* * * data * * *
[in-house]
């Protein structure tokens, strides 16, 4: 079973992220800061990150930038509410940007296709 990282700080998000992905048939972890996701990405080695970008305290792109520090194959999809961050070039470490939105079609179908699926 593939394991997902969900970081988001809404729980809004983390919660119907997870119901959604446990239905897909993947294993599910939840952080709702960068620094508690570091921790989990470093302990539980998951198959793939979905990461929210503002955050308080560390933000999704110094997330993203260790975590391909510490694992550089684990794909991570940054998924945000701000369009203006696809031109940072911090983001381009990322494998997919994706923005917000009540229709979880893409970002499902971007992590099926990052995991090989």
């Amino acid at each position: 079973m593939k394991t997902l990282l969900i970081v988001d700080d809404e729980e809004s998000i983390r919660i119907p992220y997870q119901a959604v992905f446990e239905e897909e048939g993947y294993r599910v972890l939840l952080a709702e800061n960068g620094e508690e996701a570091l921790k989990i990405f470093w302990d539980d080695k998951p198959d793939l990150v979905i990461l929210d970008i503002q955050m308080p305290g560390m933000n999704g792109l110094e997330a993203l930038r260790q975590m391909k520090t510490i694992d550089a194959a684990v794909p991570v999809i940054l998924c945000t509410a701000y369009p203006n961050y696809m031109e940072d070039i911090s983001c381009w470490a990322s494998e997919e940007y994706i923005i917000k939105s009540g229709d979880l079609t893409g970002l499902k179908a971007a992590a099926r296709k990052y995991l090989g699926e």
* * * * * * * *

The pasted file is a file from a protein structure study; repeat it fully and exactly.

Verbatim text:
[in-house]
């Protein structure tokens, strides 16, 4: 079973992220800061990150930038509410940007296709 990282700080998000992905048939972890996701990405080695970008305290792109520090194959999809961050070039470490939105079609179908699926 593939394991997902969900970081988001809404729980809004983390919660119907997870119901959604446990239905897909993947294993599910939840952080709702960068620094508690570091921790989990470093302990539980998951198959793939979905990461929210503002955050308080560390933000999704110094997330993203260790975590391909510490694992550089684990794909991570940054998924945000701000369009203006696809031109940072911090983001381009990322494998997919994706923005917000009540229709979880893409970002499902971007992590099926990052995991090989």
């Amino acid at each position: 079973m593939k394991t997902l990282l969900i970081v988001d700080d809404e729980e809004s998000i983390r919660i119907p992220y997870q119901a959604v992905f446990e239905e897909e048939g993947y294993r599910v972890l939840l952080a709702e800061n960068g620094e508690e996701a570091l921790k989990i990405f470093w302990d539980d080695k998951p198959d793939l990150v979905i990461l929210d970008i503002q955050m308080p305290g560390m933000n999704g792109l110094e997330a993203l930038r260790q975590m391909k520090t510490i694992d550089a194959a684990v794909p991570v999809i940054l998924c945000t509410a701000y369009p203006n961050y696809m031109e940072d070039i911090s983001c381009w470490a990322s494998e997919e940007y994706i923005i917000k939105s009540g229709d979880l079609t893409g970002l499902k179908a971007a992590a099926r296709k990052y995991l090989g699926e």